Contact
Magdalena Ludwiczak

Wirtschaftsprüferin (Polen)
Partnerin
Phone: +48 61 624 49 43
E-Mail

Therese Baginski

Wirtschaftsprüferin (Polen)
Partnerin
Phone: +48 71 346 77 70
E-Mail

Despite the growing popularity of the International Financial Reporting Standards (IFRS)  in the financial reporting both in Europe and worldwide, local accounting principles still play a significant role for many companies, especially those not listed and not trying to be listed on stock exchange. This applies not only to enterprises operating in developing economies such as Poland, but also in developed countries such as Germany.

The basic legal act which governs the functioning of enterprises and sets out accounting rules in Germany is Handelsgesetzbuch (HGB) – the so-called Commercial Code, historically referred to also as the merchant law. HGB was passed in 1897 and enacted 3 years later. It was overhauled in 1998 to adapt it to contemporary business reality. German accounting law was reformed again in 2009 when a new act came into existence, the so-called Bilanzrechtsmodernisierungsgesetz, or BilMog in short.

It may seem that knowledge of local German accounting law is irrelevant for most businesses operating in Poland. This is true on condition that a Polish company has no equity links with any German entity. This is very not true when an enterprise in Poland belongs to a group established in Germany which compiles consolidated financial statements according to German accounting regulations (HGB). That Poland is currently the most important business partner for Germany in this part of Europe and that Germany is the second largest investor in Poland confirms that a lot of companies which operate in Poland but have foreign equity connections follow or should follow the HGB rules for group reporting. According to the survey conducted by the Polish-German Chamber of Industry & Commerce, as many as 94% of German groups operating in Poland claim that their entry to the Polish market was the right choice and would do it again if they had to face such a choice. Such a survey result may indicate that the investments of German companies in Poland will continue to grow in the future.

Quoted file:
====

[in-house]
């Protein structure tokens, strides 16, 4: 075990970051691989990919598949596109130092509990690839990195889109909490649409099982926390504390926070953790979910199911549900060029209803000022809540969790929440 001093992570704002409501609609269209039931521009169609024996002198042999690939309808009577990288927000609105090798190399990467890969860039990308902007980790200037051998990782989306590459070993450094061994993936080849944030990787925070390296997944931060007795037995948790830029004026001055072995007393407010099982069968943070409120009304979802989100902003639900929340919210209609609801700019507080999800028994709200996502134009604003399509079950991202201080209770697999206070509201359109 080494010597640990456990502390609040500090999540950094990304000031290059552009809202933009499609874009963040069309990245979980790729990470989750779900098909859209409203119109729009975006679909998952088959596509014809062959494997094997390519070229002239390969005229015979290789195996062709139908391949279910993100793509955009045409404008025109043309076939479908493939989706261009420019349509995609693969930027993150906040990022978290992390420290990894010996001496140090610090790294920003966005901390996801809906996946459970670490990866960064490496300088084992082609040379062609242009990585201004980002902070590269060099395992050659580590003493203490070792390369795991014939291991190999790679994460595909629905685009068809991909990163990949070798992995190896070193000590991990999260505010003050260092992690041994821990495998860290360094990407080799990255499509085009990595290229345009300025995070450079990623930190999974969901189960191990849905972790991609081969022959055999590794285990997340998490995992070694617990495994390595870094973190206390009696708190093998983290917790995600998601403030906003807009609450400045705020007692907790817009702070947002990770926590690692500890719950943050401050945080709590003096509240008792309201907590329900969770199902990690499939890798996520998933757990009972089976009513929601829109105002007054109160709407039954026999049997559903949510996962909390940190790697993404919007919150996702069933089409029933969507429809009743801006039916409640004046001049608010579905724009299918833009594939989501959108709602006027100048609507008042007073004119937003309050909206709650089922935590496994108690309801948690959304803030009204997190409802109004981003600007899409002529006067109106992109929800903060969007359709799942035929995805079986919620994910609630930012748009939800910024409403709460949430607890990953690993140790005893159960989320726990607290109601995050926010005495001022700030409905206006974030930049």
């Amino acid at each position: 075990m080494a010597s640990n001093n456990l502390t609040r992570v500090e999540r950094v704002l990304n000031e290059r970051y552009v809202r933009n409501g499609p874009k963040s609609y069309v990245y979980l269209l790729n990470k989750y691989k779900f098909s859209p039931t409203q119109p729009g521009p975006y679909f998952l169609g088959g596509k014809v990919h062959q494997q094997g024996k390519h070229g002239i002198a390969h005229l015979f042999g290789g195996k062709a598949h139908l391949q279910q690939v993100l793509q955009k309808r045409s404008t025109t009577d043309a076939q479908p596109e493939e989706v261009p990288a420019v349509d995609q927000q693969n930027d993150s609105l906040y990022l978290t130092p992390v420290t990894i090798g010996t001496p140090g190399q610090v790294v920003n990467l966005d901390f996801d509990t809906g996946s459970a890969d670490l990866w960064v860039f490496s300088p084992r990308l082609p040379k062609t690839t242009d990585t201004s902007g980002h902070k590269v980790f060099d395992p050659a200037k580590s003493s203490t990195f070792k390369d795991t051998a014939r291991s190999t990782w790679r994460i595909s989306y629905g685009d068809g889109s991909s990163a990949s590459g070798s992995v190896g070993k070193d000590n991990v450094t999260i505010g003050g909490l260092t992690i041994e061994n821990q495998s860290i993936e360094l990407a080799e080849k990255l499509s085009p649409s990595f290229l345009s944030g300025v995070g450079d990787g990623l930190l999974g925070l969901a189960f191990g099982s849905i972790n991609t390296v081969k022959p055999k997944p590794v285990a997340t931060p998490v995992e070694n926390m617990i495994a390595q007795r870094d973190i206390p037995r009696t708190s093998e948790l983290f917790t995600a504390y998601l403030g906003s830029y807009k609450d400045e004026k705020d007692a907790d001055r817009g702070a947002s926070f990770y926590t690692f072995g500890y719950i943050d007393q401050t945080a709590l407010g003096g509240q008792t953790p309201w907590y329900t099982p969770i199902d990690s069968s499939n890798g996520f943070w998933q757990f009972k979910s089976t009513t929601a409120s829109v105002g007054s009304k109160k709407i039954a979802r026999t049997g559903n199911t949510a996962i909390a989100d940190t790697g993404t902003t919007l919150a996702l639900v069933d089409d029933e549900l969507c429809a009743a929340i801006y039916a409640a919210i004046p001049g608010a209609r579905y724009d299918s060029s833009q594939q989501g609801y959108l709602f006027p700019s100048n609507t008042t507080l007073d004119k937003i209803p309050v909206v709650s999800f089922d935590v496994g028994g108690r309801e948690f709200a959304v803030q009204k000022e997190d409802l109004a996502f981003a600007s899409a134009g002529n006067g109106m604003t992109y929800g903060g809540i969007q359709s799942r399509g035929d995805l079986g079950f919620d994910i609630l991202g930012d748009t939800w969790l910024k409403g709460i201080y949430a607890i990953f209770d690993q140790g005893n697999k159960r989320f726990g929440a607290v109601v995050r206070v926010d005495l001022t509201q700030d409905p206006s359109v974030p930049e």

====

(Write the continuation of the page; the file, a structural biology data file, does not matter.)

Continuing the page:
If you want to convert financial statements compiled according to the Polish Accounting Act into HGB statements, you must pay attention not only to the issues set out explicitly in German law, but also to group guidelines. These are equivalents of company accounting policies of Polish businesses. They describe in detail all rules of valuation and presentation of all assets and liabilities as well as revenues and expenses within a group, insofar as HGB allows discretion. Consequently, a majority of differences between figures disclosed in financial statements according to Polish regulations and those compiled under German regulations may stem from different valuation rules in a Polish subsidiary and its German parent company. 

Therefore, if your company belongs to a German group you may be better off learning some German accounting law so that you are at least a bit familiar with differences in valuation and presentation of standard assets and liabilities, and revenues and expenses. This will improve communication with your shareholder and help you understand its requirements, which will certainly contribute to more effective collaboration. Our auditors and consultants remain at your service to answer all questions about financial audit in Poland in our offices in: Cracow, Gdansk, Gliwice, Poznan, Warsaw and Wroclaw.